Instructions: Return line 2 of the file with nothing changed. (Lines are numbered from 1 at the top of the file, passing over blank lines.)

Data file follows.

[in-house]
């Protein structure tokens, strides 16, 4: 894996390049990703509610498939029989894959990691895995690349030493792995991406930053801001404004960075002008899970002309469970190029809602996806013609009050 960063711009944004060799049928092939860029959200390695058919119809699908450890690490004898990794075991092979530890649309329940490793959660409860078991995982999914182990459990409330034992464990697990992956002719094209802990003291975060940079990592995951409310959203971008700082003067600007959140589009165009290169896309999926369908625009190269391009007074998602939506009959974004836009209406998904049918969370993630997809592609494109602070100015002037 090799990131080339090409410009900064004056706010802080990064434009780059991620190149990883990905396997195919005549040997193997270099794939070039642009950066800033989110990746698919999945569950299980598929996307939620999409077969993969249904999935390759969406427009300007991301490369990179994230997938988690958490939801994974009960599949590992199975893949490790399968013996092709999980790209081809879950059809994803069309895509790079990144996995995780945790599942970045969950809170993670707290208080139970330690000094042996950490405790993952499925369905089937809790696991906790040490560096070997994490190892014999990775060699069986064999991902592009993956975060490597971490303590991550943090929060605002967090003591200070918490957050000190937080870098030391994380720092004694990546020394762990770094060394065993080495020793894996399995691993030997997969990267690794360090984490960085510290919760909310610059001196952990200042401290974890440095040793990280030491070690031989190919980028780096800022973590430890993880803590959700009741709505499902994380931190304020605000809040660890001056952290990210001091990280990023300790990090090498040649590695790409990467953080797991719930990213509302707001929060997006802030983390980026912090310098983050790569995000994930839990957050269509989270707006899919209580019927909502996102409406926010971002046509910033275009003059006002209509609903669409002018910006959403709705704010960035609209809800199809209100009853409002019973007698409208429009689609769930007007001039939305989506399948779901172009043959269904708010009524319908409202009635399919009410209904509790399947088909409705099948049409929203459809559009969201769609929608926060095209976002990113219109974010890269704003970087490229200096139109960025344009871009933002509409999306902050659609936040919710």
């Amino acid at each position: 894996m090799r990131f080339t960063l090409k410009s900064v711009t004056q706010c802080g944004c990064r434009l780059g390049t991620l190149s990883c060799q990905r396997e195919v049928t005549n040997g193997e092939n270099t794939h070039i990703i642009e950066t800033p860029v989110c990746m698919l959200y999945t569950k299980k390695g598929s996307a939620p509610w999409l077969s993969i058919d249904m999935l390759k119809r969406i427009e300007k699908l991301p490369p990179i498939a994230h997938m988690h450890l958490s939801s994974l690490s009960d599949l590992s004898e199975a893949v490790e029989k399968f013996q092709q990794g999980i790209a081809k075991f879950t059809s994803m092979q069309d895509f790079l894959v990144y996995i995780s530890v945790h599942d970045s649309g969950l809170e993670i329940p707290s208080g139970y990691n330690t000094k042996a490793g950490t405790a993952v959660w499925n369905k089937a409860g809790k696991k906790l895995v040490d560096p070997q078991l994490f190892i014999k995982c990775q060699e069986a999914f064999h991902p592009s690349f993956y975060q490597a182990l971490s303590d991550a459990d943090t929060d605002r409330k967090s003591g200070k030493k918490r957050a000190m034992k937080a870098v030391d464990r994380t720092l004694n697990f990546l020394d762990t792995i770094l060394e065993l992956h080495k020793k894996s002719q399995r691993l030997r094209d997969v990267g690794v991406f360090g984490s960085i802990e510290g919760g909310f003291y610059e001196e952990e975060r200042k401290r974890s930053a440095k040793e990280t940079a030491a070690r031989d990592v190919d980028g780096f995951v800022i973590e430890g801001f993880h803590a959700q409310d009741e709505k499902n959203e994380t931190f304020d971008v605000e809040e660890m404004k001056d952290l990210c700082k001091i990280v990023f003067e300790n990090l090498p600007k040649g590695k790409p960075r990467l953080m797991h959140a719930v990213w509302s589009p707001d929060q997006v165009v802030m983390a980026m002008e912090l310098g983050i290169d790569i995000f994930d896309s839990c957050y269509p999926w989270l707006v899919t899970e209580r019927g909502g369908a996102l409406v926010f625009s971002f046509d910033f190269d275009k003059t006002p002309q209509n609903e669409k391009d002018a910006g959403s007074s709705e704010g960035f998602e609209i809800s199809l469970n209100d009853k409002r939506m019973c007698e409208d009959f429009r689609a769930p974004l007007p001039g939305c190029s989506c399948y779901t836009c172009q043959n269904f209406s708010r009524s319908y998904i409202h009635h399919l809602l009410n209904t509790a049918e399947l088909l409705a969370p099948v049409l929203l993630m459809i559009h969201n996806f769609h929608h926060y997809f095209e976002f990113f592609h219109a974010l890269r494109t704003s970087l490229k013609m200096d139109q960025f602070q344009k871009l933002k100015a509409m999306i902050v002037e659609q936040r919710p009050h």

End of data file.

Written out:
């Protein structure tokens, strides 16, 4: 894996390049990703509610498939029989894959990691895995690349030493792995991406930053801001404004960075002008899970002309469970190029809602996806013609009050 960063711009944004060799049928092939860029959200390695058919119809699908450890690490004898990794075991092979530890649309329940490793959660409860078991995982999914182990459990409330034992464990697990992956002719094209802990003291975060940079990592995951409310959203971008700082003067600007959140589009165009290169896309999926369908625009190269391009007074998602939506009959974004836009209406998904049918969370993630997809592609494109602070100015002037 090799990131080339090409410009900064004056706010802080990064434009780059991620190149990883990905396997195919005549040997193997270099794939070039642009950066800033989110990746698919999945569950299980598929996307939620999409077969993969249904999935390759969406427009300007991301490369990179994230997938988690958490939801994974009960599949590992199975893949490790399968013996092709999980790209081809879950059809994803069309895509790079990144996995995780945790599942970045969950809170993670707290208080139970330690000094042996950490405790993952499925369905089937809790696991906790040490560096070997994490190892014999990775060699069986064999991902592009993956975060490597971490303590991550943090929060605002967090003591200070918490957050000190937080870098030391994380720092004694990546020394762990770094060394065993080495020793894996399995691993030997997969990267690794360090984490960085510290919760909310610059001196952990200042401290974890440095040793990280030491070690031989190919980028780096800022973590430890993880803590959700009741709505499902994380931190304020605000809040660890001056952290990210001091990280990023300790990090090498040649590695790409990467953080797991719930990213509302707001929060997006802030983390980026912090310098983050790569995000994930839990957050269509989270707006899919209580019927909502996102409406926010971002046509910033275009003059006002209509609903669409002018910006959403709705704010960035609209809800199809209100009853409002019973007698409208429009689609769930007007001039939305989506399948779901172009043959269904708010009524319908409202009635399919009410209904509790399947088909409705099948049409929203459809559009969201769609929608926060095209976002990113219109974010890269704003970087490229200096139109960025344009871009933002509409999306902050659609936040919710």